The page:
Former President John Agyekum Kufuor has said the rapid rise in activities of Lesbian, Gay, Bisexual, and Transgender (LGBT) can be attributed to financial hardships.
He said the increase in the country’s population, as well as the harsh realities of the economy, had led to hardships, making people think more of how to survive than doing what is morally right.
The two-time head of state said this when the leadership of the National Coalition for Proper Human Sexual Rights and Family Values called on him to officially invite him to a national dialogue on LGBT in the country.
“Now parents have to wake up early to go to work. By 4 a.m. some have to leave home and sometimes their children, some of whom may be as young as six months old, are sent to crèche without any regard for the value systems of caretakers.
“We have reached an era when parents rarely live with their children to teach them morals and exhibit parental authority on them. Due to this, most children have become vulnerable and they copy some cultures, including LGBT, which are alien to the African society,” he added.
The former President wants the citizenry given a financial boost so they can take good care of themselves and their families, and also to raise their children with moral and religious values.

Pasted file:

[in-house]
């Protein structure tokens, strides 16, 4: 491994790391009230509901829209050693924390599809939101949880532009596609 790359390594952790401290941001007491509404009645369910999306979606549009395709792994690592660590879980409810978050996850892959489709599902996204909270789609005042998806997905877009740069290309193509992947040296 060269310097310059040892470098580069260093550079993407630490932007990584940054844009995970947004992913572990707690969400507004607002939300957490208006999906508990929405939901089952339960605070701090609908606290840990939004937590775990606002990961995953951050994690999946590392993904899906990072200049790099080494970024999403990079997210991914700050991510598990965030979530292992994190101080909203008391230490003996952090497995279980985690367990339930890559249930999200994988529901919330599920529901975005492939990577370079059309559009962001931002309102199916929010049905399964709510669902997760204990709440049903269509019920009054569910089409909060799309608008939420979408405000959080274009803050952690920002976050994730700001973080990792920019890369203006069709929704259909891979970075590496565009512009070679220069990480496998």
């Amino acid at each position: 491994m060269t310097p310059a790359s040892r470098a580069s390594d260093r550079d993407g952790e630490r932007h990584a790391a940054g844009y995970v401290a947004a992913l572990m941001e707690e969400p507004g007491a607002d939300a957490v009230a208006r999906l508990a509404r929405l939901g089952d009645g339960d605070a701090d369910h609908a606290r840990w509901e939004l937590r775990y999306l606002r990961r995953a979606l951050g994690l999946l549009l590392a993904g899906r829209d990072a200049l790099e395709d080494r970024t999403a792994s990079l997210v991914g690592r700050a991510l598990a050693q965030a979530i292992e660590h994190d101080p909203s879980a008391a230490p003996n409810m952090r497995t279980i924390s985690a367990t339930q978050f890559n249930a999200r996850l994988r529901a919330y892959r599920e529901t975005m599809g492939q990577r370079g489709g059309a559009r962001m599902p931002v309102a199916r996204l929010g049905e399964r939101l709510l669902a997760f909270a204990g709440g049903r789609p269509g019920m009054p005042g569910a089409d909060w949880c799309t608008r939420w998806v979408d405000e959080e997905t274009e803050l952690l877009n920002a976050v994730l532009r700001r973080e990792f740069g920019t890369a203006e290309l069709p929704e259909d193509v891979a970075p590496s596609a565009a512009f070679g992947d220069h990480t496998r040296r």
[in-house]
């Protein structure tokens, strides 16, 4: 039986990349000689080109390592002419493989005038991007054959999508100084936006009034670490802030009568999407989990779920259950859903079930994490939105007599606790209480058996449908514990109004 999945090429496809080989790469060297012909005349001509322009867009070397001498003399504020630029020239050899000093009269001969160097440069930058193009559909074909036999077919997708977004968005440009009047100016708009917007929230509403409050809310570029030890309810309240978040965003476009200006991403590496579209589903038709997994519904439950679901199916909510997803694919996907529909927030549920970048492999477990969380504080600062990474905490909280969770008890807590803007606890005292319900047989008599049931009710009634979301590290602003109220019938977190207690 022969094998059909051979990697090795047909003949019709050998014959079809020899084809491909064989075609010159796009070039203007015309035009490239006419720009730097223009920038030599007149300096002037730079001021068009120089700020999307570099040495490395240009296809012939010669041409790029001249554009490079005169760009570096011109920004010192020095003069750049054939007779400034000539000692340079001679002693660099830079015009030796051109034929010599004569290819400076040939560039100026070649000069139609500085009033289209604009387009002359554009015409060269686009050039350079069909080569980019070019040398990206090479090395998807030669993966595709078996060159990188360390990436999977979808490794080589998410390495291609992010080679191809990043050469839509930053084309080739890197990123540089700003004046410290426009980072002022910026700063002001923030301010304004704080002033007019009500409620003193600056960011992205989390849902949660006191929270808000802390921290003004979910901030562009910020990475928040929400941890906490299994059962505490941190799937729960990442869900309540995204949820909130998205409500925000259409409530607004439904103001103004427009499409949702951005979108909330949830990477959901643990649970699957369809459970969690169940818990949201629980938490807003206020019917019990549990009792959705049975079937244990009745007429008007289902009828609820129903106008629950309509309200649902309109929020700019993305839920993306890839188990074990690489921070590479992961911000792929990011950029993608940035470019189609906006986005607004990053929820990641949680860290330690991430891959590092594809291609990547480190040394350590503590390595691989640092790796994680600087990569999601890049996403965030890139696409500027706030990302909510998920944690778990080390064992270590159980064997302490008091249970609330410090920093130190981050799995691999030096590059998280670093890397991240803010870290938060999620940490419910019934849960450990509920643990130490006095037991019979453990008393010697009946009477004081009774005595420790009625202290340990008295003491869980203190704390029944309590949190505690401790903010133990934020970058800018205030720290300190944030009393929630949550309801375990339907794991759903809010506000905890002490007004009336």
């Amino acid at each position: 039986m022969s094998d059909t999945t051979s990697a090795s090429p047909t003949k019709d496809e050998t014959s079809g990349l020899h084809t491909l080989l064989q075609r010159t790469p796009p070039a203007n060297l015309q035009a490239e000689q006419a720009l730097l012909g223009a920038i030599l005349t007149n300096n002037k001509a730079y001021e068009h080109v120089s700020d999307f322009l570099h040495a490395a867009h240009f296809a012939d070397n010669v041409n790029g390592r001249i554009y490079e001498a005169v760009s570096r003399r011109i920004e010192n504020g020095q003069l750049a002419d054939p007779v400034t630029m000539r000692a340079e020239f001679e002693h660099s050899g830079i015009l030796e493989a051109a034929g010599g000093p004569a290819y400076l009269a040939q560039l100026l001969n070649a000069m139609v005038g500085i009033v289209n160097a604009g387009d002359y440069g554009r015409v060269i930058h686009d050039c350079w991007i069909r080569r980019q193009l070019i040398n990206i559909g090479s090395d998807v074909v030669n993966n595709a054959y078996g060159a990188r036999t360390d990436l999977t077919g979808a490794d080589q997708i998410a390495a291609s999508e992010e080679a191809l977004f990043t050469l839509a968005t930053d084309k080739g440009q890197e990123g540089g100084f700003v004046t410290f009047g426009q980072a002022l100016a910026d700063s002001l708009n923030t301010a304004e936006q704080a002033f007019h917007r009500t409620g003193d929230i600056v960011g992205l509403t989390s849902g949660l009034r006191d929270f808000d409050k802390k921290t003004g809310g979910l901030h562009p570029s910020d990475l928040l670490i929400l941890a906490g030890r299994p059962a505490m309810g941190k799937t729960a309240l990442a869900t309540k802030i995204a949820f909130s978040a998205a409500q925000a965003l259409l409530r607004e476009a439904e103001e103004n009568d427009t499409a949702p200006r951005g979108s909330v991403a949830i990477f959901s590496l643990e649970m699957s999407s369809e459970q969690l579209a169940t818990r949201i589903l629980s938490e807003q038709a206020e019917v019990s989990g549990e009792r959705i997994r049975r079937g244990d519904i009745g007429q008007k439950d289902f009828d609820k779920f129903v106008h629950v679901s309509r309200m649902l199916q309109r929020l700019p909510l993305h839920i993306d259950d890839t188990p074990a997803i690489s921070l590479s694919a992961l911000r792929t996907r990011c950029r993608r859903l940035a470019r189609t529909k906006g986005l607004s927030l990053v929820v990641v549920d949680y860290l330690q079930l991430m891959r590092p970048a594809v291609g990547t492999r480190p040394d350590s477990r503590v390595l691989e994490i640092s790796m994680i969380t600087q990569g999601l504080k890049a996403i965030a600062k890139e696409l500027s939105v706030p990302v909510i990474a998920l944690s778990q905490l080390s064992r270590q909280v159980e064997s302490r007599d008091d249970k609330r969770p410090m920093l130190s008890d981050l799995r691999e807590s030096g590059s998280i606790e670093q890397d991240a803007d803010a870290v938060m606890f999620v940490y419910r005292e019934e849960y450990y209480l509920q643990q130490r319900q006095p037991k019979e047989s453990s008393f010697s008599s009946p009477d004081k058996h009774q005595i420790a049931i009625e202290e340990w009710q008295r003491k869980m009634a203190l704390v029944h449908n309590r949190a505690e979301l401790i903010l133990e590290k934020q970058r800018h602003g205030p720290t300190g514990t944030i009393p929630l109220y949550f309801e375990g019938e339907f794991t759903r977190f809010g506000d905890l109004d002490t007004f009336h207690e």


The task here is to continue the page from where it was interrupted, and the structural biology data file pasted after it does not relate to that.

Supporting the activities of the coalition, he explained that the acts of LGBT are unnatural which could destroy the traditional African family value system if it is not checked.
“If we want society to continue, then we must understand that a man cannot give birth, likewise a woman cannot impregnate her fellow woman. They can adopt a baby and act as parents, but that will all be pretence and never genuine,” he said.
On his part, legal practitioner and convener of the Coalition, Moses Foh-Amoaning called for a comprehensive national and Pan-Africanist response to the phenomenon of LGBT.
“Fortunately, all our past and current Presidents have rejected the legalisation of this act. We need to look at it from a comprehensive viewpoint and have a legal backing to support the resistance.
“The Eurocentric view is that LGBT activities are a lifestyle and they like it. That is fine with them, but we in Africa believe that LGBT is a psycho-social problem and very unnatural. There are antidotes to these conditions and people can be treated,” he said.
Mr Foh-Amoaning said society “Must make sure they don’t win the minds of our children because when that happens, it will enter society and end up affecting us.”
He said organising the national dialogue on October 29, on the theme: ‘The African family and sustainable development — Strong family, strong nations’, will be putting a sending a comprehensive Afrocentric response to LGBT persons.